The exhibit hall at the annual meeting of the American Geophysical Union. (Sarah Kaplan/The Washington Post)

NEW ORLEANS — “I’m going to start with some protest 101,” Lee Rowland told the few dozen scientists who filled the windowless meeting room. “You know, basic rules for making sure if you go out and protest, you don’t get arrested.”

Audience members shifted in their seats. They included experts in Martian landscape evolution and glacier melting rates. For many, this information was new.

They’d come to New Orleans for the annual meeting of the American Geophysical Union — the Comic-Con of the Earth, space and climate sciences. Every year, some 25,000 researchers converge for a five-day bonanza of scientific presentations and free coffee.

But this is 2017. The president has proposed a budget that include massive cuts to science agencies. The head of the Environmental Protection Agency has advocated for a “red team/blue team” debate on climate change science. In April, tens of thousands of people took to the streets in a “March for Science,” chanting slogans like “science cures alternative facts.”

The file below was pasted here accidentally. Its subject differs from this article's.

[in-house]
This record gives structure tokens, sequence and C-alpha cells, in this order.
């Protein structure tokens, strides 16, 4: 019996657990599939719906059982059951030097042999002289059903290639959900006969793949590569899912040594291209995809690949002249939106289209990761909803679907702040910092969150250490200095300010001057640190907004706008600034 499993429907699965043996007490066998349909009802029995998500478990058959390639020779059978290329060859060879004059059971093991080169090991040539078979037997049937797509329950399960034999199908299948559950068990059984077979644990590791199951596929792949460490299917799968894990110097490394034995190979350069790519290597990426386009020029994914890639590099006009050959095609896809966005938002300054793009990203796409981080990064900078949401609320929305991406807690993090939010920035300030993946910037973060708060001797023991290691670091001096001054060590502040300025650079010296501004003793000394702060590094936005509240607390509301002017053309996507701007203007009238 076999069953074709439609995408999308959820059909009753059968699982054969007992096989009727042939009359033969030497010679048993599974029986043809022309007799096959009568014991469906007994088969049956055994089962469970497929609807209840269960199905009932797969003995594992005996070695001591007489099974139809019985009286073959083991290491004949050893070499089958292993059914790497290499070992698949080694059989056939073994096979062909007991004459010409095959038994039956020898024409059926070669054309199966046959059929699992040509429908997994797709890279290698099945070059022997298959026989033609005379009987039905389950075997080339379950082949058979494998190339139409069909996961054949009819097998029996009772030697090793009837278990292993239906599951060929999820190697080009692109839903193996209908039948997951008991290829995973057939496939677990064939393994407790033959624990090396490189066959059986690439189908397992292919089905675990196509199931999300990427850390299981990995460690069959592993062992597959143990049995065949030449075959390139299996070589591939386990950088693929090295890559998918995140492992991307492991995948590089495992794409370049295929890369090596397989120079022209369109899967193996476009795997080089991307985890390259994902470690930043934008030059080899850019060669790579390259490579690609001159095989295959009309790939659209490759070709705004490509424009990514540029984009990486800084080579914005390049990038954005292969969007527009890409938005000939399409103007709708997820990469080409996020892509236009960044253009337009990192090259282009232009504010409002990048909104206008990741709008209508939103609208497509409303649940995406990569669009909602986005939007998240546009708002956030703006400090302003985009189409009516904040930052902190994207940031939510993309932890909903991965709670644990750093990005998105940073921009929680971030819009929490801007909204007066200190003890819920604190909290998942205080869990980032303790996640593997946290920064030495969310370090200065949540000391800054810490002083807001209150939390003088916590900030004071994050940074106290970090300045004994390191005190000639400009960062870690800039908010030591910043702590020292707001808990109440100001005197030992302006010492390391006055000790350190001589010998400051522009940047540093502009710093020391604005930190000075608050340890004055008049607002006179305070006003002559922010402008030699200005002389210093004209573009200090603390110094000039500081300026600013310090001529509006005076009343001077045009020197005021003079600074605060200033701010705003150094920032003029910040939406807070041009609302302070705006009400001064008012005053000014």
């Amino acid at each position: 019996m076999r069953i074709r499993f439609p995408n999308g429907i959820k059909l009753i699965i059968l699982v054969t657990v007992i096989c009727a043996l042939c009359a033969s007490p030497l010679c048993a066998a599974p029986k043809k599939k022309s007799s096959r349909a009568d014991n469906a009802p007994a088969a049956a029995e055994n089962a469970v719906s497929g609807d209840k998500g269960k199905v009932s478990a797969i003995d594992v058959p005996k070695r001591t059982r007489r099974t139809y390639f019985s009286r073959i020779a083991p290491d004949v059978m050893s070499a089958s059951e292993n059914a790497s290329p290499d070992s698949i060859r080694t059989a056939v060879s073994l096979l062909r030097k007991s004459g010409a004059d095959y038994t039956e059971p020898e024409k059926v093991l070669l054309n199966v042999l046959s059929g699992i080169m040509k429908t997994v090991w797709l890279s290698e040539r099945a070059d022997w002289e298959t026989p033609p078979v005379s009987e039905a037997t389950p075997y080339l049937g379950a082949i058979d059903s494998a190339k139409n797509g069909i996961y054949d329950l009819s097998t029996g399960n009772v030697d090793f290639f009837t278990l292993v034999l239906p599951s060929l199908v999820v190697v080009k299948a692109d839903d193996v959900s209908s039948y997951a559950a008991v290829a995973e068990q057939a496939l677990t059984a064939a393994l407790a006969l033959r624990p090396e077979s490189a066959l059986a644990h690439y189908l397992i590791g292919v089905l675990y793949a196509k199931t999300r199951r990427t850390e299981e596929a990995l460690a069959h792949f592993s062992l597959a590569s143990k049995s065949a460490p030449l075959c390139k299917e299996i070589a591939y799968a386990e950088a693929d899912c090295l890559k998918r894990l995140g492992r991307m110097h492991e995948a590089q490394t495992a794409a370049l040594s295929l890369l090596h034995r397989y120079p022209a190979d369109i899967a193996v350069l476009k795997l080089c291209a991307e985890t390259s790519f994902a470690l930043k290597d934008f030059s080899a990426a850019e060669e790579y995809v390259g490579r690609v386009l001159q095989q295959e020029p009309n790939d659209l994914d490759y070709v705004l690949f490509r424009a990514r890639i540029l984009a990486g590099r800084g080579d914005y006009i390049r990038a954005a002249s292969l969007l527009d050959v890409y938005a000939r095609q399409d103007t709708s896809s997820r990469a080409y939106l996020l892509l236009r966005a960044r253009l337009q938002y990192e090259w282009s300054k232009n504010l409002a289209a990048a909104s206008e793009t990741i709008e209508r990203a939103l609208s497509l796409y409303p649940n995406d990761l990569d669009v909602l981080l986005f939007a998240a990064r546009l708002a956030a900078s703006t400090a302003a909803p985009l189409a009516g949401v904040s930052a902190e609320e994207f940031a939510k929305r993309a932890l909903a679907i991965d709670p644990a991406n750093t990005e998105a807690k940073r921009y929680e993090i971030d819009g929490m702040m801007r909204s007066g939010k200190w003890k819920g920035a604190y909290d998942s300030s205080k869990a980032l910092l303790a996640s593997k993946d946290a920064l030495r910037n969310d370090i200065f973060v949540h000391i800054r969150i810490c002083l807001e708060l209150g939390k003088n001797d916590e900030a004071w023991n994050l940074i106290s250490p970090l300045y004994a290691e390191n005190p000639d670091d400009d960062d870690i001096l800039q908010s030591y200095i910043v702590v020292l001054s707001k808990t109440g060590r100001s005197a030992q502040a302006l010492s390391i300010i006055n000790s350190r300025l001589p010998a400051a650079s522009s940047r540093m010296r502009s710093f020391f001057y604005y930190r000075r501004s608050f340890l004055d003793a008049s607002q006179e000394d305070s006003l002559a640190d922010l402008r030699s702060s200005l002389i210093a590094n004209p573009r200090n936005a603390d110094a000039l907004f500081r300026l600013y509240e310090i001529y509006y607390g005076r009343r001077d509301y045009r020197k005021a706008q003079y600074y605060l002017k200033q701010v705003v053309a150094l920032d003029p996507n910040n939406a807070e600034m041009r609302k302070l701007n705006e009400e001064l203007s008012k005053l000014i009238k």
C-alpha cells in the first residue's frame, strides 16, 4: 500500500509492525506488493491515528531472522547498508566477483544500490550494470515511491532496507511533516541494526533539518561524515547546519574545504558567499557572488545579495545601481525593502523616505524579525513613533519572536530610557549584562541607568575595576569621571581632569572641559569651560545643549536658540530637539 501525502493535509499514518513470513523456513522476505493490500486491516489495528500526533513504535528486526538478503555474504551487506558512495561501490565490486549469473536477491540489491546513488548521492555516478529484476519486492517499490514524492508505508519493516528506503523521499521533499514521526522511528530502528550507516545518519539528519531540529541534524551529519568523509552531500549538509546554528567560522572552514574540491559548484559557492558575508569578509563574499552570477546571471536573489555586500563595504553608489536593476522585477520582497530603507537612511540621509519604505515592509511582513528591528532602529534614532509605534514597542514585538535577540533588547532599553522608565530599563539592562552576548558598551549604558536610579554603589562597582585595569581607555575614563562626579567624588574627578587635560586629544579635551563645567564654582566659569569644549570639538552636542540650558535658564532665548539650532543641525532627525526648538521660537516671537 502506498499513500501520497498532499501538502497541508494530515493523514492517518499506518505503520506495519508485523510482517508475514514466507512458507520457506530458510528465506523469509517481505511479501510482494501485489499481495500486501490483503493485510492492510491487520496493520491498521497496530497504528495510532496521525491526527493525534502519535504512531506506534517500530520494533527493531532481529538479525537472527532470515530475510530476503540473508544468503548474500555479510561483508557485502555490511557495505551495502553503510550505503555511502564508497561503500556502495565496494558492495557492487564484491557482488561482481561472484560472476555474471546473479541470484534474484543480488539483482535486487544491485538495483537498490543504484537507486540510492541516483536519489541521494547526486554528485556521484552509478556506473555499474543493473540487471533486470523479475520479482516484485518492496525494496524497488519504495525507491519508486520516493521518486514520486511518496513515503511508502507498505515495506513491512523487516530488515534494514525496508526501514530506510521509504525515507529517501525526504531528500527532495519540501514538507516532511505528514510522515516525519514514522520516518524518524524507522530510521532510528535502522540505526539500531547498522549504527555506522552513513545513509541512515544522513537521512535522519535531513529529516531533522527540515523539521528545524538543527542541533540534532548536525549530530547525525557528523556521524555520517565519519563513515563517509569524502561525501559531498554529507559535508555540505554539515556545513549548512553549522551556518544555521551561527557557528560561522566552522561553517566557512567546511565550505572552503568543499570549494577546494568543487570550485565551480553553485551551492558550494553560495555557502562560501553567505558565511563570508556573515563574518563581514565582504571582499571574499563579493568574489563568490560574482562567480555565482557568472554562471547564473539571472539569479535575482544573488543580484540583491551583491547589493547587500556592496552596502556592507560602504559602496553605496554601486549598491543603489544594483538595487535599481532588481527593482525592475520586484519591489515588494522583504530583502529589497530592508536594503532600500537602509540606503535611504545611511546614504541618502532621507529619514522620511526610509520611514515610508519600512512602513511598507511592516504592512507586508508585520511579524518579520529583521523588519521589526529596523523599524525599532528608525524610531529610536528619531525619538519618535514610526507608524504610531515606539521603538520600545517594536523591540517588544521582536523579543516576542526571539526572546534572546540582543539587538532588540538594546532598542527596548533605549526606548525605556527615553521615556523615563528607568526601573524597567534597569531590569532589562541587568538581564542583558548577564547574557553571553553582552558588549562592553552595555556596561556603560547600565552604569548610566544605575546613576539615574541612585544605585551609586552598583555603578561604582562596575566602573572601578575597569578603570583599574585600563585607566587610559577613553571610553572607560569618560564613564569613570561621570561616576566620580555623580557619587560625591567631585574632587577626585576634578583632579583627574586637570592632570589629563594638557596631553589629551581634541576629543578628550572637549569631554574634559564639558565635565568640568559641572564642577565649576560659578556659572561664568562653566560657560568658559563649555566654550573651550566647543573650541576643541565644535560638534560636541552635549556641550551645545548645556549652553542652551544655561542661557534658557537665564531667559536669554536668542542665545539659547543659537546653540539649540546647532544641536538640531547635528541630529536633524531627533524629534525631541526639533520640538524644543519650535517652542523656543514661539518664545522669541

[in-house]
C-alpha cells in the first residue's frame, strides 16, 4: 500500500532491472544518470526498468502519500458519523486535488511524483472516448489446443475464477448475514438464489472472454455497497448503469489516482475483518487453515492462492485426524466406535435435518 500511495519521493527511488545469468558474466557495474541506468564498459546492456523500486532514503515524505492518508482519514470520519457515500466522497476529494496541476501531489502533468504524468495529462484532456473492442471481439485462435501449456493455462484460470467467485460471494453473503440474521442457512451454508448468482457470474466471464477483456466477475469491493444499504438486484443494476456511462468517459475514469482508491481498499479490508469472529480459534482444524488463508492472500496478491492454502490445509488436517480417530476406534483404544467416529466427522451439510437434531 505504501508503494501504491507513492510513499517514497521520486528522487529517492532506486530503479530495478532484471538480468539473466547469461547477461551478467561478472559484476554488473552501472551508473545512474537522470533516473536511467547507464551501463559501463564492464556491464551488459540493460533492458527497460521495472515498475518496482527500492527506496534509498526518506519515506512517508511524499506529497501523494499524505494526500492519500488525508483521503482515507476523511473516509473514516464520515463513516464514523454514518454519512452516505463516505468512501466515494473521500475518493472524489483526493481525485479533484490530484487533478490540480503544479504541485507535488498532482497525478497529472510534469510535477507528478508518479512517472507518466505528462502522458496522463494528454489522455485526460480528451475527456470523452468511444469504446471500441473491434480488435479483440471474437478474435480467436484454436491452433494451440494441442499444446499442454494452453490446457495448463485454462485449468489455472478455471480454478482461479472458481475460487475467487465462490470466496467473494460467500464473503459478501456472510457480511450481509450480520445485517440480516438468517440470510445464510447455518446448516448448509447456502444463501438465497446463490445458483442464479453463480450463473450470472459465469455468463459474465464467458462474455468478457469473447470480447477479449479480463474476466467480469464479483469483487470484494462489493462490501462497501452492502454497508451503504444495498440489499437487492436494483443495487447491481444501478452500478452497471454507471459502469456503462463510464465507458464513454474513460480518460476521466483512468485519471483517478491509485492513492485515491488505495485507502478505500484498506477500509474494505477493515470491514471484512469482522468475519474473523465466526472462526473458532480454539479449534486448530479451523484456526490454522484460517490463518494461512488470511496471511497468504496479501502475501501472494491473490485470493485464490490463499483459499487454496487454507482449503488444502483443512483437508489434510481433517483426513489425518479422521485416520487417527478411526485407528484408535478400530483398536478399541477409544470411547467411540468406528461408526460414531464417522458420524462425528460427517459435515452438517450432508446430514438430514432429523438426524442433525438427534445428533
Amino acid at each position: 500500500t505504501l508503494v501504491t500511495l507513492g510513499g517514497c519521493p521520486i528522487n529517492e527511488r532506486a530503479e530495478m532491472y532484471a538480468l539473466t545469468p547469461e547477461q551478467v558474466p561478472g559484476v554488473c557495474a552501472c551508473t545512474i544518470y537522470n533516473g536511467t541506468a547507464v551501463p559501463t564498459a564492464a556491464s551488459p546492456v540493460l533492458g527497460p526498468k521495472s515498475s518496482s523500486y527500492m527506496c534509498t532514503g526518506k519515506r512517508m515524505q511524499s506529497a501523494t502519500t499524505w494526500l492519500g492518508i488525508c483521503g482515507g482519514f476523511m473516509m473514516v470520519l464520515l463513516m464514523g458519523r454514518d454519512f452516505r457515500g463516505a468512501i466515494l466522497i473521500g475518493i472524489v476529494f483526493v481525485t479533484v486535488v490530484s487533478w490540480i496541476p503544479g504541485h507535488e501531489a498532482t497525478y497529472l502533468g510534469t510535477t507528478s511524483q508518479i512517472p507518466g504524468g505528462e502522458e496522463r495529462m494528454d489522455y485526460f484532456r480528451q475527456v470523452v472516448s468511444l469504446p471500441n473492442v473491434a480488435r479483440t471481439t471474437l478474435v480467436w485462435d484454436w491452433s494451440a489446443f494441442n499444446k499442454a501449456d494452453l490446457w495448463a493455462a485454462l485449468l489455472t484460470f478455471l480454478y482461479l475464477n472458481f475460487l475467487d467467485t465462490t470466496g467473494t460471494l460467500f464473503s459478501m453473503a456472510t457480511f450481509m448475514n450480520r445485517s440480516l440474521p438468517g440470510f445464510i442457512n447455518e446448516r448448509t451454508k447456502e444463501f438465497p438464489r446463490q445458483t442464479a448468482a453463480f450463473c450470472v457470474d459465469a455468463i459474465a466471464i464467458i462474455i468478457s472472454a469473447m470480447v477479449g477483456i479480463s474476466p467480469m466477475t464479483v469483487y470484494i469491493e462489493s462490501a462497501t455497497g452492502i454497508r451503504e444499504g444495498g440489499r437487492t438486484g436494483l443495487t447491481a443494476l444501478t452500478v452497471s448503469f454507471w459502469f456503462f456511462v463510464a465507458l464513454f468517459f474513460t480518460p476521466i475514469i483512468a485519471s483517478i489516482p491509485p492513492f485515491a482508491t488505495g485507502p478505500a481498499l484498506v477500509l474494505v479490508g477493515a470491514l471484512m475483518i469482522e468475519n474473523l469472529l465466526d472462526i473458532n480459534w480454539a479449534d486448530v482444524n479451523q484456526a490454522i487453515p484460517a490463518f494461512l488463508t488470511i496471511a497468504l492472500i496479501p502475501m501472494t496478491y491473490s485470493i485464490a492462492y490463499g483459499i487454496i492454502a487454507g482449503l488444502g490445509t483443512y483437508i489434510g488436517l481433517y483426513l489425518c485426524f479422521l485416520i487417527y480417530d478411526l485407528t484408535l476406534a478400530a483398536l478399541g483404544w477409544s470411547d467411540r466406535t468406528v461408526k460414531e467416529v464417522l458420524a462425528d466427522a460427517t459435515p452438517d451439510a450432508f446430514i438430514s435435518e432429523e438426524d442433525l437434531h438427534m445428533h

For some AGU attendees this year, activism is on the agenda.

The session “Legal Advice for Scientists Interested in Activism” is one new addition to the conference program. Lauren Kurtz, an attorney with the Climate Science Legal Defense Fund, said she suggested it after working with organizers of the March for Science — most of whom were researchers with no previous activism experience.

“The science community is very well meaning,” she said, “but there have been some situations recently … where they made some mistakes that really opened them up to attack.”

During her presentation, Kurtz ticked off a few examples of activism don’ts: Don’t use a public university emails to draft open letters on political issues — because they are considered government records, such emails are subject to open records requests and can be sought by outside groups to harass researchers they disagree with. Don’t wear your NASA apparel to the March for Science or invite colleagues to a protest at the end of the weekly faculty meeting — such activities could run afoul of anti-lobbying restrictions or workplace policies.

A young man in the back of the room raised his hand. “You guys talked a lot about not doing activism activities ‘on the clock,’ ” he said, putting air quotes around the last three words. “I feel like in science there is no clock.” Several people laughed, undoubtedly recalling long nights spent running experiments and drafting research papers.